Civil society organizations help find jobs for four and a half thousand IDPs, give 400 grants to IDPs seeking to start their own business

Civil society organizations help find jobs for four and a half thousand IDPs, give 400 grants to IDPs seeking to start their own business
December 18, 2015.

Kyiv, December 18, 2015. One of the biggest problems that internally displaced people (IDPs) face at their new places of residence is to find a job. About 50 thousand citizens of Luhansk and Donetsk regions in need of employment have been registered by local-level state employment service offices. Jobs have been found for only 16 thousand of them. Moreover many IDPs have to change their professional qualifications: almost 60% of working places in Donbas were related to coal extraction while the needs of the jobs market in other regions differ significantly. Volunteer organizations have taken up the role of advisors who help solve the entire spectrum of employment-related problems. Maryna Lebed, coordinator at the Center for Employment of Free People and Denys Grechko, head of projects at “Goreniye” charity fund spoke at a press briefing at Ukraine Crisis Media Center on how their organizations help IDPs find jobs and get new skills.

Volunteer organization Center for Employment of Free People assists IDPs from Crimea and Donbas, they also have the project “Respectable work for soldiers” for ATO veterans. The organization has offices in seven cities: Kramatorsk, Zaporizhzhia, Kharkiv, Dnipropetrovsk, Lviv, Lutsk and Kyiv. It gets supported by international donors including USAID, UCBI project, UNDP, International Renaissance Foundation, Rotary International and Save the Сhildren. “We are offering the vacancies that we have in our data base. These are the vacancies of employers supportive of the IDPs,” said Maryna Lebed adding that the center is actively partnering with the web site – vacancy data base Rabota.ua and HeadHunter company. The IDPs are not only assisted by offering vacancies but are also helped to prepare their CVs and get ready for a job interview. For this purpose training and career advising is being held. Vocational training and re-qualification are also an important part of the center’s work.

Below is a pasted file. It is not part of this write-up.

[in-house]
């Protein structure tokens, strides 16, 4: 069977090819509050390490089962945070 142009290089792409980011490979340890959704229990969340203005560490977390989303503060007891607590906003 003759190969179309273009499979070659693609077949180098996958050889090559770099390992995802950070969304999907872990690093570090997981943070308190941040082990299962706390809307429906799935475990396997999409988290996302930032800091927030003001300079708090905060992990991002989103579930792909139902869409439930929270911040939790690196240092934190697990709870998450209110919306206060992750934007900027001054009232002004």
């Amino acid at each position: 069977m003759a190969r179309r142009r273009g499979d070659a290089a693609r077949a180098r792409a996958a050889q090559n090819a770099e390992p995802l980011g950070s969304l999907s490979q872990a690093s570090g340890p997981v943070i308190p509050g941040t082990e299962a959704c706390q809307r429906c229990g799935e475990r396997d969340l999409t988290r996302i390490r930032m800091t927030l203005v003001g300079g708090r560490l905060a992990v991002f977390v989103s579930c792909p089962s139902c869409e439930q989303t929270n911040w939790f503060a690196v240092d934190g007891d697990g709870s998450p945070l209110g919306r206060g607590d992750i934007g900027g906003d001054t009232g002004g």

“An IDP can register, undergo selection and take part in free one-month training in occupations in demand like sales, SMM, marketing, HR etc.,” noted Lebed. There is also a training course open for all eager on developing personal qualities that employers value. Another project run by the center is Business Club, it helps people start their own business. Center for Employment of Free People has helped find jobs to four and a half thousand of IDPs, three and a half thousand IDPs have undergone about 350 training courses. Maryna Lebed said that the center plans to increase grant support for those starting their business.

Goreniye all-Ukrainian charity fund works in Dnipropetrovsk, Zaporizhzhia, Donetsk, Poltava and Zakarpatska regions in close cooperation with the state employment service, social services, State Emergency Service and the Red Cross. One of the work streams of the fund is helping IDPs who want to start their own business at their new place of residence. “With the support by the Danish Refugee Council we have given 216 grants in Dnipropetrovsk region and about 200 grants supported by the International Organization for Migration,” said Denys Grechko. Grants are relatively small – up to USD 1,000 but they still represent considerable support for small businesses. The fund’s main direction of activity is primary free legal aid and legal consultancy. Over the lifespan of the fund its lawyers have received 25,870 claims that mainly concern IDP registration or prolongation of registration, social benefits, obtaining passes for crossing the contact line and employment. “Unfortunately employers do not always want to hire IDPs. Very often if they do hire them they try to do it illegally without providing the mandatory social package to them. It is one of the biggest problems,” explained Grechko. The fund also gets addressed re obtaining of passes for crossing the contact line. The fund plans to open legal aid centers in the towns on Ukraine-controlled territories – closest ones to the checkpoints on the contact line. “It is very important, it is one of our priority tasks,” noted Grechko. Moreover the fund plans to launch the online tool so that people from any location are able to address them.

 

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